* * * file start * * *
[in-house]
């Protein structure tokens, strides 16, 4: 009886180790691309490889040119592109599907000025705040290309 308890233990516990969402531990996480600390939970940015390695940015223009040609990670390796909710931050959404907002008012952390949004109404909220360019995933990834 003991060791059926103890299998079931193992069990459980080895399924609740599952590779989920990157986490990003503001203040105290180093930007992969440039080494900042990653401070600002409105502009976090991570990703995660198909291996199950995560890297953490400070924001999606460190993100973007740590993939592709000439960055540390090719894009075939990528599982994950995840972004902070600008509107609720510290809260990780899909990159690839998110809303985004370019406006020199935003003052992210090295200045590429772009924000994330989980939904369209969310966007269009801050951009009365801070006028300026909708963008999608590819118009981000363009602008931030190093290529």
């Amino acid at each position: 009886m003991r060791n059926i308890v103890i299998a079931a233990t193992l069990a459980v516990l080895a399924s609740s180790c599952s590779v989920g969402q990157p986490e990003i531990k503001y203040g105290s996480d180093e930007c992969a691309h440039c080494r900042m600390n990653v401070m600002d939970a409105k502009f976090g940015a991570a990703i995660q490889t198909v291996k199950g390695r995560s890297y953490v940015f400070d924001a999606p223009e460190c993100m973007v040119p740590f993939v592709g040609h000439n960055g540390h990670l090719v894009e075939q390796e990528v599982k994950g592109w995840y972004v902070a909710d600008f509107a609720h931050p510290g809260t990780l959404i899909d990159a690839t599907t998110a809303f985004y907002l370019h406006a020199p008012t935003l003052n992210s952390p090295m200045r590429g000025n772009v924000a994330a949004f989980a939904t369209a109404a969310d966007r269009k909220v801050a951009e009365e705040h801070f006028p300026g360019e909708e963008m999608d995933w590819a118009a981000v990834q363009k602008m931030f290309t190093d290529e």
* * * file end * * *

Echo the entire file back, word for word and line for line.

[in-house]
């Protein structure tokens, strides 16, 4: 009886180790691309490889040119592109599907000025705040290309 308890233990516990969402531990996480600390939970940015390695940015223009040609990670390796909710931050959404907002008012952390949004109404909220360019995933990834 003991060791059926103890299998079931193992069990459980080895399924609740599952590779989920990157986490990003503001203040105290180093930007992969440039080494900042990653401070600002409105502009976090991570990703995660198909291996199950995560890297953490400070924001999606460190993100973007740590993939592709000439960055540390090719894009075939990528599982994950995840972004902070600008509107609720510290809260990780899909990159690839998110809303985004370019406006020199935003003052992210090295200045590429772009924000994330989980939904369209969310966007269009801050951009009365801070006028300026909708963008999608590819118009981000363009602008931030190093290529």
């Amino acid at each position: 009886m003991r060791n059926i308890v103890i299998a079931a233990t193992l069990a459980v516990l080895a399924s609740s180790c599952s590779v989920g969402q990157p986490e990003i531990k503001y203040g105290s996480d180093e930007c992969a691309h440039c080494r900042m600390n990653v401070m600002d939970a409105k502009f976090g940015a991570a990703i995660q490889t198909v291996k199950g390695r995560s890297y953490v940015f400070d924001a999606p223009e460190c993100m973007v040119p740590f993939v592709g040609h000439n960055g540390h990670l090719v894009e075939q390796e990528v599982k994950g592109w995840y972004v902070a909710d600008f509107a609720h931050p510290g809260t990780l959404i899909d990159a690839t599907t998110a809303f985004y907002l370019h406006a020199p008012t935003l003052n992210s952390p090295m200045r590429g000025n772009v924000a994330a949004f989980a939904t369209a109404a969310d966007r269009k909220v801050a951009e009365e705040h801070f006028p300026g360019e909708e963008m999608d995933w590819a118009a981000v990834q363009k602008m931030f290309t190093d290529e």